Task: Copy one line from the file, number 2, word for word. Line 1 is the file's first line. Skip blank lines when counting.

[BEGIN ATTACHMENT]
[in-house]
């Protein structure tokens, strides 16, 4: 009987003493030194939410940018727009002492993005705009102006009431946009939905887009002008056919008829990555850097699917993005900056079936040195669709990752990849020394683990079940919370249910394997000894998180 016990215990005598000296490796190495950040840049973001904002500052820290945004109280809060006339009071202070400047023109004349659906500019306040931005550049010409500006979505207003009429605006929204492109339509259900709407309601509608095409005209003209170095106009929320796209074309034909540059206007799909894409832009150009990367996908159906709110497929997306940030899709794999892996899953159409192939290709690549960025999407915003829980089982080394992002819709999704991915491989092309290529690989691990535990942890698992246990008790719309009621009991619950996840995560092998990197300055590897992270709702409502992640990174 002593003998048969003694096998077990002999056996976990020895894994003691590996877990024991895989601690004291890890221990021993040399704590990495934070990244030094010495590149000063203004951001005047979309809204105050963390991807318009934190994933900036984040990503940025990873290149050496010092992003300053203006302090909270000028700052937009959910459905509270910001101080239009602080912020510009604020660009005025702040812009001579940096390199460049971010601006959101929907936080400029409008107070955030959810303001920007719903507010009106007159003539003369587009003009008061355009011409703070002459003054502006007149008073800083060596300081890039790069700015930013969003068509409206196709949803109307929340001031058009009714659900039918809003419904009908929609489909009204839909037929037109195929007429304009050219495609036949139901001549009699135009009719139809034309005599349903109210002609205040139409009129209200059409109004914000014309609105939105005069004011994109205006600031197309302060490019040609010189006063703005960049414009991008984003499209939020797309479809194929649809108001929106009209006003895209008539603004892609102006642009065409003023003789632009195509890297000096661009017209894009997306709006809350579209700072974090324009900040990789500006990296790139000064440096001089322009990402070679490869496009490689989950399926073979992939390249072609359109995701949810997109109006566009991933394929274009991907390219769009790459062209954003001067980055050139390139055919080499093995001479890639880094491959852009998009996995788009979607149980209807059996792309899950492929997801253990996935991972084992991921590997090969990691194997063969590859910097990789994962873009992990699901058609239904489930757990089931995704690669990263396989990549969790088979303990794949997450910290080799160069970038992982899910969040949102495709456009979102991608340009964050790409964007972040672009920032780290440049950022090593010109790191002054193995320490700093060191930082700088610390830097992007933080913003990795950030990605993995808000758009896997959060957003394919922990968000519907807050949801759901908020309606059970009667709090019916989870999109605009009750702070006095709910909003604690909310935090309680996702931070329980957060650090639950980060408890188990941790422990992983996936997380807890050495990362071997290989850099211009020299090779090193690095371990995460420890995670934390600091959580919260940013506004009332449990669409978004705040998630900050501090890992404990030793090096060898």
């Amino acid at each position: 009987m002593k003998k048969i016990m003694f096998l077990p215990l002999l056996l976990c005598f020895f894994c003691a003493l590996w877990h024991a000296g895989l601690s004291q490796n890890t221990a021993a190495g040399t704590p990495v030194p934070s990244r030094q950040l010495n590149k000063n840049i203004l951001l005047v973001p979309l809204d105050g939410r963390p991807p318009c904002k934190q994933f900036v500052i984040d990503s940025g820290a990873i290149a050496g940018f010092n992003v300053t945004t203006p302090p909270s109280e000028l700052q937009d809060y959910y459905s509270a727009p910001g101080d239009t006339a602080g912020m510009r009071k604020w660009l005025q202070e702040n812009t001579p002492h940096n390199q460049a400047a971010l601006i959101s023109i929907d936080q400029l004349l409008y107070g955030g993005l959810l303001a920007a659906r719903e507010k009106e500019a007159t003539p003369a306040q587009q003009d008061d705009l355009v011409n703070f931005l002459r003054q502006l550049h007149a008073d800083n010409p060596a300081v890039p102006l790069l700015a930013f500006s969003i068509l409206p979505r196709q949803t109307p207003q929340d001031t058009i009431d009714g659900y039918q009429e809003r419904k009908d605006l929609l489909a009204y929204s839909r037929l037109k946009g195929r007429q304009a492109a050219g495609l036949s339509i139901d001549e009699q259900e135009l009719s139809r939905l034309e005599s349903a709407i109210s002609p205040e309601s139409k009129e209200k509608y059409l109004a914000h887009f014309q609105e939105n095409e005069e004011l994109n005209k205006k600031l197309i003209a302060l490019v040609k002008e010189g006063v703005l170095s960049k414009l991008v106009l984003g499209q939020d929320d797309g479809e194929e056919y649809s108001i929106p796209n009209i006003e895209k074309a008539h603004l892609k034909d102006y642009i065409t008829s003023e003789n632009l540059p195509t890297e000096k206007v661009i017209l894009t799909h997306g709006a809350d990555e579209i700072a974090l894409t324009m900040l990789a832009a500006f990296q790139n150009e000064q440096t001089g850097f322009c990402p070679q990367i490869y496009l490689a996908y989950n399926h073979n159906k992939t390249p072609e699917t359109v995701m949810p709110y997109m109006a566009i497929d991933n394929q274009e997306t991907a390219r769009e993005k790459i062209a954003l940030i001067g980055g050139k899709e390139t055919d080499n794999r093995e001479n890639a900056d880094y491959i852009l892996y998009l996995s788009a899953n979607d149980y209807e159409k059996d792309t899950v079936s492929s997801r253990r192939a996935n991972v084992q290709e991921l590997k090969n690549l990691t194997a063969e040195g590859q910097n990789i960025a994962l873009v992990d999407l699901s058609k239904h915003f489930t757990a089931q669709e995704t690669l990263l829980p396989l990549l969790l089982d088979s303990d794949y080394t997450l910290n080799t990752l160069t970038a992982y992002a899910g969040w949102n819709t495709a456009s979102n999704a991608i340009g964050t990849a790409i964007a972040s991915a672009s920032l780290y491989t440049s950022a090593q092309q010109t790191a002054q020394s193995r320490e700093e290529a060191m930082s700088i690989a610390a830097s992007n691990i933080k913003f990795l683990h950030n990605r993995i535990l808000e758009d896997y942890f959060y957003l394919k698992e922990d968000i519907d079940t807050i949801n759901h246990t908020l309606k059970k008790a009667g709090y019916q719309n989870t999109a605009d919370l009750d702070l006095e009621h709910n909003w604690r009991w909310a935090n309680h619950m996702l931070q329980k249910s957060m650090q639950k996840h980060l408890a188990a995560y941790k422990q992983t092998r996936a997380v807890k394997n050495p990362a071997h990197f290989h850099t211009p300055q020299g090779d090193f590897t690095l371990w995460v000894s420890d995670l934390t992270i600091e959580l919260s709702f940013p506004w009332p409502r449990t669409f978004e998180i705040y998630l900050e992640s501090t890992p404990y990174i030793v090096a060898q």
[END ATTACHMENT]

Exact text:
């Protein structure tokens, strides 16, 4: 009987003493030194939410940018727009002492993005705009102006009431946009939905887009002008056919008829990555850097699917993005900056079936040195669709990752990849020394683990079940919370249910394997000894998180 016990215990005598000296490796190495950040840049973001904002500052820290945004109280809060006339009071202070400047023109004349659906500019306040931005550049010409500006979505207003009429605006929204492109339509259900709407309601509608095409005209003209170095106009929320796209074309034909540059206007799909894409832009150009990367996908159906709110497929997306940030899709794999892996899953159409192939290709690549960025999407915003829980089982080394992002819709999704991915491989092309290529690989691990535990942890698992246990008790719309009621009991619950996840995560092998990197300055590897992270709702409502992640990174 002593003998048969003694096998077990002999056996976990020895894994003691590996877990024991895989601690004291890890221990021993040399704590990495934070990244030094010495590149000063203004951001005047979309809204105050963390991807318009934190994933900036984040990503940025990873290149050496010092992003300053203006302090909270000028700052937009959910459905509270910001101080239009602080912020510009604020660009005025702040812009001579940096390199460049971010601006959101929907936080400029409008107070955030959810303001920007719903507010009106007159003539003369587009003009008061355009011409703070002459003054502006007149008073800083060596300081890039790069700015930013969003068509409206196709949803109307929340001031058009009714659900039918809003419904009908929609489909009204839909037929037109195929007429304009050219495609036949139901001549009699135009009719139809034309005599349903109210002609205040139409009129209200059409109004914000014309609105939105005069004011994109205006600031197309302060490019040609010189006063703005960049414009991008984003499209939020797309479809194929649809108001929106009209006003895209008539603004892609102006642009065409003023003789632009195509890297000096661009017209894009997306709006809350579209700072974090324009900040990789500006990296790139000064440096001089322009990402070679490869496009490689989950399926073979992939390249072609359109995701949810997109109006566009991933394929274009991907390219769009790459062209954003001067980055050139390139055919080499093995001479890639880094491959852009998009996995788009979607149980209807059996792309899950492929997801253990996935991972084992991921590997090969990691194997063969590859910097990789994962873009992990699901058609239904489930757990089931995704690669990263396989990549969790088979303990794949997450910290080799160069970038992982899910969040949102495709456009979102991608340009964050790409964007972040672009920032780290440049950022090593010109790191002054193995320490700093060191930082700088610390830097992007933080913003990795950030990605993995808000758009896997959060957003394919922990968000519907807050949801759901908020309606059970009667709090019916989870999109605009009750702070006095709910909003604690909310935090309680996702931070329980957060650090639950980060408890188990941790422990992983996936997380807890050495990362071997290989850099211009020299090779090193690095371990995460420890995670934390600091959580919260940013506004009332449990669409978004705040998630900050501090890992404990030793090096060898």